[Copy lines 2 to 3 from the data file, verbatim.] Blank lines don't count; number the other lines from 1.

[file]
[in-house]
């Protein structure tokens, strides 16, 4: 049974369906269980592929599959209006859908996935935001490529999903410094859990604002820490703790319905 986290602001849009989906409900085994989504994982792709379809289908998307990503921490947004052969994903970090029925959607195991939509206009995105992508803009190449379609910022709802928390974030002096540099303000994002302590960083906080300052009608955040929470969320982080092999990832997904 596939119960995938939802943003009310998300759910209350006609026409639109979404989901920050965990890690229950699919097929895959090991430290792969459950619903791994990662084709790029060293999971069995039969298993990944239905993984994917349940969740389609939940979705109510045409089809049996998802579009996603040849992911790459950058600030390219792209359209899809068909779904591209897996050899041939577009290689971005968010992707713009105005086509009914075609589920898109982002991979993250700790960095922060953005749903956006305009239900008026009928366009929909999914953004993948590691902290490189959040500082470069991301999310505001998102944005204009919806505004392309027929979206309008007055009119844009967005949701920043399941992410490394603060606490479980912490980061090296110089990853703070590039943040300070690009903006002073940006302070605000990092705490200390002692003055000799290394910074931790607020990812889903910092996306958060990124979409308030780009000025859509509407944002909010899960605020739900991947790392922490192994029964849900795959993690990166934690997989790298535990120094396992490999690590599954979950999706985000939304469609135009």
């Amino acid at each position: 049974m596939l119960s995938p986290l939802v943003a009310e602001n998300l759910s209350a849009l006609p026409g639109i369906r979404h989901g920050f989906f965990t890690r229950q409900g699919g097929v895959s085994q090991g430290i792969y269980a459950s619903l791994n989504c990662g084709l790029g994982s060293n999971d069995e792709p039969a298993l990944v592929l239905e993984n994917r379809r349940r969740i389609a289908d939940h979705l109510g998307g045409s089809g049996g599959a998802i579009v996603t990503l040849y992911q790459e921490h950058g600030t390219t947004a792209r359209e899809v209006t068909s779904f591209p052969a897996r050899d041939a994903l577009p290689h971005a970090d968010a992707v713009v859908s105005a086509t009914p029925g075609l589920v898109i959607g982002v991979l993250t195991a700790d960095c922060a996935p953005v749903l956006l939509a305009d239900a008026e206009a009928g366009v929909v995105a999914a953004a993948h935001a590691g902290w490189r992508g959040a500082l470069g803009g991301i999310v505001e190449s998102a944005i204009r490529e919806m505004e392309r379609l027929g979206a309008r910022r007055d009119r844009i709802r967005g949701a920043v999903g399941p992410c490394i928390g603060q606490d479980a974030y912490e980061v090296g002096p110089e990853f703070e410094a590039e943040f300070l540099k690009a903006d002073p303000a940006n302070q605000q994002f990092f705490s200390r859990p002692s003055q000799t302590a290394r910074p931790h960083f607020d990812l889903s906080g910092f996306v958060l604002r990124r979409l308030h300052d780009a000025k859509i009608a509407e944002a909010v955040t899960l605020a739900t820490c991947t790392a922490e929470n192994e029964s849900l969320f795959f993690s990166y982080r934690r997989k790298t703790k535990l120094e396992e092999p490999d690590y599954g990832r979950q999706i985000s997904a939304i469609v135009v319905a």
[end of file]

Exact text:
């Protein structure tokens, strides 16, 4: 049974369906269980592929599959209006859908996935935001490529999903410094859990604002820490703790319905 986290602001849009989906409900085994989504994982792709379809289908998307990503921490947004052969994903970090029925959607195991939509206009995105992508803009190449379609910022709802928390974030002096540099303000994002302590960083906080300052009608955040929470969320982080092999990832997904 596939119960995938939802943003009310998300759910209350006609026409639109979404989901920050965990890690229950699919097929895959090991430290792969459950619903791994990662084709790029060293999971069995039969298993990944239905993984994917349940969740389609939940979705109510045409089809049996998802579009996603040849992911790459950058600030390219792209359209899809068909779904591209897996050899041939577009290689971005968010992707713009105005086509009914075609589920898109982002991979993250700790960095922060953005749903956006305009239900008026009928366009929909999914953004993948590691902290490189959040500082470069991301999310505001998102944005204009919806505004392309027929979206309008007055009119844009967005949701920043399941992410490394603060606490479980912490980061090296110089990853703070590039943040300070690009903006002073940006302070605000990092705490200390002692003055000799290394910074931790607020990812889903910092996306958060990124979409308030780009000025859509509407944002909010899960605020739900991947790392922490192994029964849900795959993690990166934690997989790298535990120094396992490999690590599954979950999706985000939304469609135009």
């Amino acid at each position: 049974m596939l119960s995938p986290l939802v943003a009310e602001n998300l759910s209350a849009l006609p026409g639109i369906r979404h989901g920050f989906f965990t890690r229950q409900g699919g097929v895959s085994q090991g430290i792969y269980a459950s619903l791994n989504c990662g084709l790029g994982s060293n999971d069995e792709p039969a298993l990944v592929l239905e993984n994917r379809r349940r969740i389609a289908d939940h979705l109510g998307g045409s089809g049996g599959a998802i579009v996603t990503l040849y992911q790459e921490h950058g600030t390219t947004a792209r359209e899809v209006t068909s779904f591209p052969a897996r050899d041939a994903l577009p290689h971005a970090d968010a992707v713009v859908s105005a086509t009914p029925g075609l589920v898109i959607g982002v991979l993250t195991a700790d960095c922060a996935p953005v749903l956006l939509a305009d239900a008026e206009a009928g366009v929909v995105a999914a953004a993948h935001a590691g902290w490189r992508g959040a500082l470069g803009g991301i999310v505001e190449s998102a944005i204009r490529e919806m505004e392309r379609l027929g979206a309008r910022r007055d009119r844009i709802r967005g949701a920043v999903g399941p992410c490394i928390g603060q606490d479980a974030y912490e980061v090296g002096p110089e990853f703070e410094a590039e943040f300070l540099k690009a903006d002073p303000a940006n302070q605000q994002f990092f705490s200390r859990p002692s003055q000799t302590a290394r910074p931790h960083f607020d990812l889903s906080g910092f996306v958060l604002r990124r979409l308030h300052d780009a000025k859509i009608a509407e944002a909010v955040t899960l605020a739900t820490c991947t790392a922490e929470n192994e029964s849900l969320f795959f993690s990166y982080r934690r997989k790298t703790k535990l120094e396992e092999p490999d690590y599954g990832r979950q999706i985000s997904a939304i469609v135009v319905a």